Commissioner of Education Robert Scott issued the attached order in the North Forest revocation case this afternoon. The commissioner abated the accreditation rating of “Not Accredited–Revoked” for one year due to legal technicalities and the uncertainty of swift preclearance by the U.S. Department of Justice. While North Forest will remain an independent school district and will not be merged with Houston ISD this summer, the abatement requires North Forest to comply with a number of academic and financial requirements, which are spelled out in the order.

The 36 page TEA order continually cites, in legal terms, the deficiencies of the district over the last four years:

— Academic Accountability, or the low completion rate of graduating or continuing students

— Financial Accountability, with poor reporting and fiscal controls

— Accreditation Status, with low test scores for students, especially at the high school.

North Forest answered the news with a statement from Superintendent Forté and the Board of Trustees, as follows:

“The Board of Trustees for the North Forest Independent School District is pleased with the decision announced today by the Texas Education Agency to allow NFISD another year to demonstrate it can sustain recent improvements that are already in progress. This is an opportunity for the Board and Superintendent to continue their work improving the district’s academic and financial accountability. The TEA noted that while the district has experienced problems in the past, it is making steady progress now toward solving them. The agency’s order says that if NFISD continues its progress, the order to merge it with the Houston School District will be withdrawn. This is a remarkable victory for the students, parents, teachers and the community of North Forest.”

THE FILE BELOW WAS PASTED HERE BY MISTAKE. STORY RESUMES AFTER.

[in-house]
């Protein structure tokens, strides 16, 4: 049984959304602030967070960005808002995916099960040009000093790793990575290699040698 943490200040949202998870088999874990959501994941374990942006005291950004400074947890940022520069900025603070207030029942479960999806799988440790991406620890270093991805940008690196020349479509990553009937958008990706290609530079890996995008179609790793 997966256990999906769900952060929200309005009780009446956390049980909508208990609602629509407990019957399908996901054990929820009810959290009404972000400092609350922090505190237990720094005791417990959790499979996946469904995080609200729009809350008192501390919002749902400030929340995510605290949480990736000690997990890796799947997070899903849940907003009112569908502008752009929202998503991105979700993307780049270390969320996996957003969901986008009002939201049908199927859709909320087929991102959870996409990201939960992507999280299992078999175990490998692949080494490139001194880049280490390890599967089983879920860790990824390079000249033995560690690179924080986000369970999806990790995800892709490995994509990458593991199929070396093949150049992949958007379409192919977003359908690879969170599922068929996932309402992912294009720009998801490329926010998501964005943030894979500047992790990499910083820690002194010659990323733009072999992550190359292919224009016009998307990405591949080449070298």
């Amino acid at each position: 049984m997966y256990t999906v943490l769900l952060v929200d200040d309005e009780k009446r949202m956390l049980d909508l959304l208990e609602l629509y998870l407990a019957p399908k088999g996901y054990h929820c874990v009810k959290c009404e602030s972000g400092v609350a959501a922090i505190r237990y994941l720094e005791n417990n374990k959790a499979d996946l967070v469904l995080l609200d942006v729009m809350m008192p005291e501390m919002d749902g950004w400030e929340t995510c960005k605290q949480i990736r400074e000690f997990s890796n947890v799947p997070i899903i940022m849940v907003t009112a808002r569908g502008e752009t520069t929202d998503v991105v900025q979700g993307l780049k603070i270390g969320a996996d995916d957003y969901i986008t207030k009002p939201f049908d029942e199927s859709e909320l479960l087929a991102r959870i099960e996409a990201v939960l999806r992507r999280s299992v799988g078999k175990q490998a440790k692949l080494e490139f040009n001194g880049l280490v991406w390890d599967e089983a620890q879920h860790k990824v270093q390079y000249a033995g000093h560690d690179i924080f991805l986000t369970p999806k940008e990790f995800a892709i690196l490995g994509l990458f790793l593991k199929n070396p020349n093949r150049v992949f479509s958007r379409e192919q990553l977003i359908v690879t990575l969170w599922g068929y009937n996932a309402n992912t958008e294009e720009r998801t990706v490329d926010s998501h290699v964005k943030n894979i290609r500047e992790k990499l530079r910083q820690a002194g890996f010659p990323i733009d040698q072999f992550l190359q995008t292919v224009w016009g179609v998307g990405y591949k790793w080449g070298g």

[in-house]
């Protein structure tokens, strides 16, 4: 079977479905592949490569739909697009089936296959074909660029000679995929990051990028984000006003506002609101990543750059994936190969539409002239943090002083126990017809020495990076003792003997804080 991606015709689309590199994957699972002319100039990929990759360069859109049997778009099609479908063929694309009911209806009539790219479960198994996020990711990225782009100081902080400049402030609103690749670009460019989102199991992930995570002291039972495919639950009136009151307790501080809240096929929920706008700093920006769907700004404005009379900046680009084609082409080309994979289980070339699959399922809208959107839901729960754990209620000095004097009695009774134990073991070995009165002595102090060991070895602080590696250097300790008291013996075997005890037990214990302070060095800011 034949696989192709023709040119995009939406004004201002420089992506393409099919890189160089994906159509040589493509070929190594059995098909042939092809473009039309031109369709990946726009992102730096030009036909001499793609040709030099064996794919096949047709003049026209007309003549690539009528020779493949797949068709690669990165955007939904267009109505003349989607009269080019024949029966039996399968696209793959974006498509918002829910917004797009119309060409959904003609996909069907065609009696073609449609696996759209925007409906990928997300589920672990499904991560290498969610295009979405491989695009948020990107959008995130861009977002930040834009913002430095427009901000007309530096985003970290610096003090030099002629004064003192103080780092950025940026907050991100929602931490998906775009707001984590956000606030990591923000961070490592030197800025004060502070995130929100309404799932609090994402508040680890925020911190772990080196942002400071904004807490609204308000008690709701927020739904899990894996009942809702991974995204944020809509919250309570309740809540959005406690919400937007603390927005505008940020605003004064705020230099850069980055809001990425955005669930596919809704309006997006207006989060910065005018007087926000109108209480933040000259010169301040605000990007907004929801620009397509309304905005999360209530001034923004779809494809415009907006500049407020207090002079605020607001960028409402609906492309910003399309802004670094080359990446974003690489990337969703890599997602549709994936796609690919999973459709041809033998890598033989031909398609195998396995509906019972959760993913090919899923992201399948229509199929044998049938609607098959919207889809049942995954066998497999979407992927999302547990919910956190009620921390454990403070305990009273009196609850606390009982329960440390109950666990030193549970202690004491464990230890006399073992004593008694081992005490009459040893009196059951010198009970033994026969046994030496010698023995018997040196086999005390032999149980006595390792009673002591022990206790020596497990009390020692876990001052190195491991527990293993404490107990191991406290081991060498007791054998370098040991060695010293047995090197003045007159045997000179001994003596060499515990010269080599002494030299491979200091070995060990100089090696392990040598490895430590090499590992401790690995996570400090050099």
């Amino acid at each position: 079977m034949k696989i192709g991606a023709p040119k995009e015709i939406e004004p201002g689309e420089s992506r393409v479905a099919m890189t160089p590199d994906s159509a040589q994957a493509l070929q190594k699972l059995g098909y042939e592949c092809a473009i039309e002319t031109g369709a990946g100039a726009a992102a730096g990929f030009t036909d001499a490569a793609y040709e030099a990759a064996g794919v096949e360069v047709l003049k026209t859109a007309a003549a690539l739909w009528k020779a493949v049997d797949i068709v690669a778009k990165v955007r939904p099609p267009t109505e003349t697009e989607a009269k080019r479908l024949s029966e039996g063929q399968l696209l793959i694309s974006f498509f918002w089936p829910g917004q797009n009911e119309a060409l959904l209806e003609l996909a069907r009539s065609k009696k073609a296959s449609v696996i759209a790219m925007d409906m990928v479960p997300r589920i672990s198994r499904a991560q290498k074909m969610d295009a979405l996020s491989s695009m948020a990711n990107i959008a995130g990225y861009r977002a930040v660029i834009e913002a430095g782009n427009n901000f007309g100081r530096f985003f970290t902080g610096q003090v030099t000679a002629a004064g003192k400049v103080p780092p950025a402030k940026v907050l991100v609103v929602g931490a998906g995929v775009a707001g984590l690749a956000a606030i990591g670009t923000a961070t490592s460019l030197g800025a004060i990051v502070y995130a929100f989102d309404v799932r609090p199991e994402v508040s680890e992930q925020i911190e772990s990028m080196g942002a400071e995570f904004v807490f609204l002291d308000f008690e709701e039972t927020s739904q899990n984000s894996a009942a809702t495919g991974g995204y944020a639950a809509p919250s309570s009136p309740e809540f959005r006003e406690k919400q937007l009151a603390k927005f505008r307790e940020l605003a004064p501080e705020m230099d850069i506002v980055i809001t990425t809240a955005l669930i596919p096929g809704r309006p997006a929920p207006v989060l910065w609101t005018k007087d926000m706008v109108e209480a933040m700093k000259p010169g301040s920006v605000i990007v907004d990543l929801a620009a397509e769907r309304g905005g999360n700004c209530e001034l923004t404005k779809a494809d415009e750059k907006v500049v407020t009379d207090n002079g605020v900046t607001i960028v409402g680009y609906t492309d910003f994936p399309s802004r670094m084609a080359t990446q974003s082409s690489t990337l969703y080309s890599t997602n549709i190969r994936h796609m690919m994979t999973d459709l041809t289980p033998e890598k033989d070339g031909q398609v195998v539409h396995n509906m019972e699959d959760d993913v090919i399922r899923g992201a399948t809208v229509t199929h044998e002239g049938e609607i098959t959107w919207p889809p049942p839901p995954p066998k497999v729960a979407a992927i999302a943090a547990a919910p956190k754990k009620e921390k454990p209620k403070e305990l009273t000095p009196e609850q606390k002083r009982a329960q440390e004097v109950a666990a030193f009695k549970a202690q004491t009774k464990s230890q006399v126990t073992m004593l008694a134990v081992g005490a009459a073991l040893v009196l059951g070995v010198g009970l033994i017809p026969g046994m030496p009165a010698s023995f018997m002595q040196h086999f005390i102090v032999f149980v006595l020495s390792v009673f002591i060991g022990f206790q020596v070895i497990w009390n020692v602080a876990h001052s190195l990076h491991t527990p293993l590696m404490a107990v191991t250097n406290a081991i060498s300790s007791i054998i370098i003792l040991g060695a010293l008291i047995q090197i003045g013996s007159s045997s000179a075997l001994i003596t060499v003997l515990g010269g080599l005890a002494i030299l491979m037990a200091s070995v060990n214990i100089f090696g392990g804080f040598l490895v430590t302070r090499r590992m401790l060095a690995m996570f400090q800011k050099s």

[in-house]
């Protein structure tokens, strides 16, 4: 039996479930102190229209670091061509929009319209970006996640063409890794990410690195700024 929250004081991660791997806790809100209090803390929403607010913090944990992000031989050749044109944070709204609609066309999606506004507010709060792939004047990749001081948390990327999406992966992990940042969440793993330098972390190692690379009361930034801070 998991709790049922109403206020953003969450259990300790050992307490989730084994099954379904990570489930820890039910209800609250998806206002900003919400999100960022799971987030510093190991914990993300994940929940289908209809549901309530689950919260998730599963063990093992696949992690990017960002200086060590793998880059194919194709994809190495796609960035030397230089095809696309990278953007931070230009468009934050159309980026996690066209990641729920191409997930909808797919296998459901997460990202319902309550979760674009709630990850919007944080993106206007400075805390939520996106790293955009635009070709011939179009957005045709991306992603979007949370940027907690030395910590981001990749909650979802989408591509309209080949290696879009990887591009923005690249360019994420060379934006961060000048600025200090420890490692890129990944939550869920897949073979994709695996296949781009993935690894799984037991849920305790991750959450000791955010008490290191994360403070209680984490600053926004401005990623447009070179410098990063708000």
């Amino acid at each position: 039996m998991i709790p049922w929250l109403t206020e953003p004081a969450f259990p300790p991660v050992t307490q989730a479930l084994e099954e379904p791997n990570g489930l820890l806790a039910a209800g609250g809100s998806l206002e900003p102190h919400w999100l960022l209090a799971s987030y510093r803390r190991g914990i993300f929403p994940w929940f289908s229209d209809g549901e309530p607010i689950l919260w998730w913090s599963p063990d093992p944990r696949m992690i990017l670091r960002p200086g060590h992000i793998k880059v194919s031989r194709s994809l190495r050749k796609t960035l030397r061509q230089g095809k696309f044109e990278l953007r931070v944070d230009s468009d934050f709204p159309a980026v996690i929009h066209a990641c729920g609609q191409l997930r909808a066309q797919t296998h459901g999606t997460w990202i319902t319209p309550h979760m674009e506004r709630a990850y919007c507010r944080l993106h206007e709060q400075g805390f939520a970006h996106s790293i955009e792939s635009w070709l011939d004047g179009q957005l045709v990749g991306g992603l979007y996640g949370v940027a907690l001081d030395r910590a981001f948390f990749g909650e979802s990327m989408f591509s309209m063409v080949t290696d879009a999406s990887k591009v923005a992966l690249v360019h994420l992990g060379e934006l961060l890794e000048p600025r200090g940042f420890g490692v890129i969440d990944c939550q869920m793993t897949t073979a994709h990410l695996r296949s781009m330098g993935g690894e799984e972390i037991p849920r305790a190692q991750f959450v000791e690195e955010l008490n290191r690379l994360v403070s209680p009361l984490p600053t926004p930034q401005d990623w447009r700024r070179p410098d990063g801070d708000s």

Congresswoman Sheila Jackson Lee commended the decision, saying “you never give up on children and the new commitment of the board and the superintendent, Ms. Forté.”

March on Crime Forum at East Aldine

East Aldine residents met last Thursday night, to hear several law enforcement officers bring them up to date on crime fighting in the community.

“March on Crime” was the title of the meeting, with emphasis on crime prevention, nuisance abatement, and community resources.

Present at the meeting were about 75 people, including the sheriff, deputies, county officials, and many residents of the area.

Sheriff Garcia explained his new program to hire 100 new personnel, and release about 60 deputies for active patrol.

He also emphasized a catchy phrase, “SEE SOMETHING, SAY SOMETHING” as a simple but effective way to help the Sheriff’s office fight crime as it is being committed.

Another tool is the HCSO website, www.iwatchharris county.com, where tips about crimes can be reported anonymously. Two other suggestions Garcia made were to support the East Aldine District, and use their resources, which he praised, and also to have the youth in the community join the Sheriff’s Explorer’s program, where they can learn about crime-fighting and perhaps join the department after they are adults.

Deputy Brown gave a number of tips on how to avoid being the victim of a crime, and urged citizens to report crime or suspicious activities. “We need more input from you people.”

Brown said that to achieve the goal of less crime, residents need 1-more involvement, 2-more knowledge. He said listen to your kids, your neighbors, your leaders, and the deputies.

Also presenting were Deputy Ortega and Health Department’s James Norred, on the procedures for abating nuisances. Deputy Adams spoke on Neighborhood Crime Watch, and Deputy Luna pointed out that a Citizen’s Police Academy class (CPA) is starting soon. Contact the storefront if you are interested at 281-449-6600.